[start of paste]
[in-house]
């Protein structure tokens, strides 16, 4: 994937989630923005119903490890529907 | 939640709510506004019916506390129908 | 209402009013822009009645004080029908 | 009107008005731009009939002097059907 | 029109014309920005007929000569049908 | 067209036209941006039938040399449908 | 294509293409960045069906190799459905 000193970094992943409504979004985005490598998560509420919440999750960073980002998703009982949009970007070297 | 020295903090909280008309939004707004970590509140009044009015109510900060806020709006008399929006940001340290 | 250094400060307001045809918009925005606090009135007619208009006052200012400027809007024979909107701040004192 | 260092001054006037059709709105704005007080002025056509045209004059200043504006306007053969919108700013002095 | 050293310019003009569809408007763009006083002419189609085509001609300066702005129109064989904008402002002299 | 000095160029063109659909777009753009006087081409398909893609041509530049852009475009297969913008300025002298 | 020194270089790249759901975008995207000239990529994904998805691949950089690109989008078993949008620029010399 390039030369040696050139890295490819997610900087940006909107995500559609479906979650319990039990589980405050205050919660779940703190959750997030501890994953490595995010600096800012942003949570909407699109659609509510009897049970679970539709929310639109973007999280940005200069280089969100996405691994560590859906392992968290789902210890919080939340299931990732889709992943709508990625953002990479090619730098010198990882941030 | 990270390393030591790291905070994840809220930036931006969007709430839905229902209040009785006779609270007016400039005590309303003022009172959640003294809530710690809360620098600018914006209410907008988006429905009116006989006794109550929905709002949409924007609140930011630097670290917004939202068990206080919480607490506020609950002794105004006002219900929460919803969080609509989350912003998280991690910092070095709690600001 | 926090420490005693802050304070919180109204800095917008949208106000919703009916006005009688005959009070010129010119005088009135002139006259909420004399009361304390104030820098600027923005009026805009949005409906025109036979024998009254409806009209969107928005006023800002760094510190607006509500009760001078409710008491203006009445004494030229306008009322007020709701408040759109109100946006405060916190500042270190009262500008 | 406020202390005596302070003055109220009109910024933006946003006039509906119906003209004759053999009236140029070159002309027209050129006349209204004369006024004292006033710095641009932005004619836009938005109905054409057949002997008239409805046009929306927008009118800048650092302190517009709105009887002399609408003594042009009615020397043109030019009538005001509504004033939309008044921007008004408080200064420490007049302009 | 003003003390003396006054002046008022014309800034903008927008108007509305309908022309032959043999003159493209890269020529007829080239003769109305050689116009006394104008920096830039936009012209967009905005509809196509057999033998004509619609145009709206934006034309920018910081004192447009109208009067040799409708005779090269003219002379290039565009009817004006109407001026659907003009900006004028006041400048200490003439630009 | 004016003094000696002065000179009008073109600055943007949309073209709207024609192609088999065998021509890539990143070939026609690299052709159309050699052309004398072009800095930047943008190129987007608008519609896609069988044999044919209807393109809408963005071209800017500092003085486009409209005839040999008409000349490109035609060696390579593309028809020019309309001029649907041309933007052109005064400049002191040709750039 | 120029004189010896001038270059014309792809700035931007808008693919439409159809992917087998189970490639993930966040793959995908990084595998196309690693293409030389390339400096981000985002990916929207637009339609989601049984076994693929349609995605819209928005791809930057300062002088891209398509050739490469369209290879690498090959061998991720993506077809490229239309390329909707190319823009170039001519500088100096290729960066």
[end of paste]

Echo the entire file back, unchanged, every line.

[in-house]
């Protein structure tokens, strides 16, 4: 994937989630923005119903490890529907 | 939640709510506004019916506390129908 | 209402009013822009009645004080029908 | 009107008005731009009939002097059907 | 029109014309920005007929000569049908 | 067209036209941006039938040399449908 | 294509293409960045069906190799459905 000193970094992943409504979004985005490598998560509420919440999750960073980002998703009982949009970007070297 | 020295903090909280008309939004707004970590509140009044009015109510900060806020709006008399929006940001340290 | 250094400060307001045809918009925005606090009135007619208009006052200012400027809007024979909107701040004192 | 260092001054006037059709709105704005007080002025056509045209004059200043504006306007053969919108700013002095 | 050293310019003009569809408007763009006083002419189609085509001609300066702005129109064989904008402002002299 | 000095160029063109659909777009753009006087081409398909893609041509530049852009475009297969913008300025002298 | 020194270089790249759901975008995207000239990529994904998805691949950089690109989008078993949008620029010399 390039030369040696050139890295490819997610900087940006909107995500559609479906979650319990039990589980405050205050919660779940703190959750997030501890994953490595995010600096800012942003949570909407699109659609509510009897049970679970539709929310639109973007999280940005200069280089969100996405691994560590859906392992968290789902210890919080939340299931990732889709992943709508990625953002990479090619730098010198990882941030 | 990270390393030591790291905070994840809220930036931006969007709430839905229902209040009785006779609270007016400039005590309303003022009172959640003294809530710690809360620098600018914006209410907008988006429905009116006989006794109550929905709002949409924007609140930011630097670290917004939202068990206080919480607490506020609950002794105004006002219900929460919803969080609509989350912003998280991690910092070095709690600001 | 926090420490005693802050304070919180109204800095917008949208106000919703009916006005009688005959009070010129010119005088009135002139006259909420004399009361304390104030820098600027923005009026805009949005409906025109036979024998009254409806009209969107928005006023800002760094510190607006509500009760001078409710008491203006009445004494030229306008009322007020709701408040759109109100946006405060916190500042270190009262500008 | 406020202390005596302070003055109220009109910024933006946003006039509906119906003209004759053999009236140029070159002309027209050129006349209204004369006024004292006033710095641009932005004619836009938005109905054409057949002997008239409805046009929306927008009118800048650092302190517009709105009887002399609408003594042009009615020397043109030019009538005001509504004033939309008044921007008004408080200064420490007049302009 | 003003003390003396006054002046008022014309800034903008927008108007509305309908022309032959043999003159493209890269020529007829080239003769109305050689116009006394104008920096830039936009012209967009905005509809196509057999033998004509619609145009709206934006034309920018910081004192447009109208009067040799409708005779090269003219002379290039565009009817004006109407001026659907003009900006004028006041400048200490003439630009 | 004016003094000696002065000179009008073109600055943007949309073209709207024609192609088999065998021509890539990143070939026609690299052709159309050699052309004398072009800095930047943008190129987007608008519609896609069988044999044919209807393109809408963005071209800017500092003085486009409209005839040999008409000349490109035609060696390579593309028809020019309309001029649907041309933007052109005064400049002191040709750039 | 120029004189010896001038270059014309792809700035931007808008693919439409159809992917087998189970490639993930966040793959995908990084595998196309690693293409030389390339400096981000985002990916929207637009339609989601049984076994693929349609995605819209928005791809930057300062002088891209398509050739490469369209290879690498090959061998991720993506077809490229239309390329909707190319823009170039001519500088100096290729960066």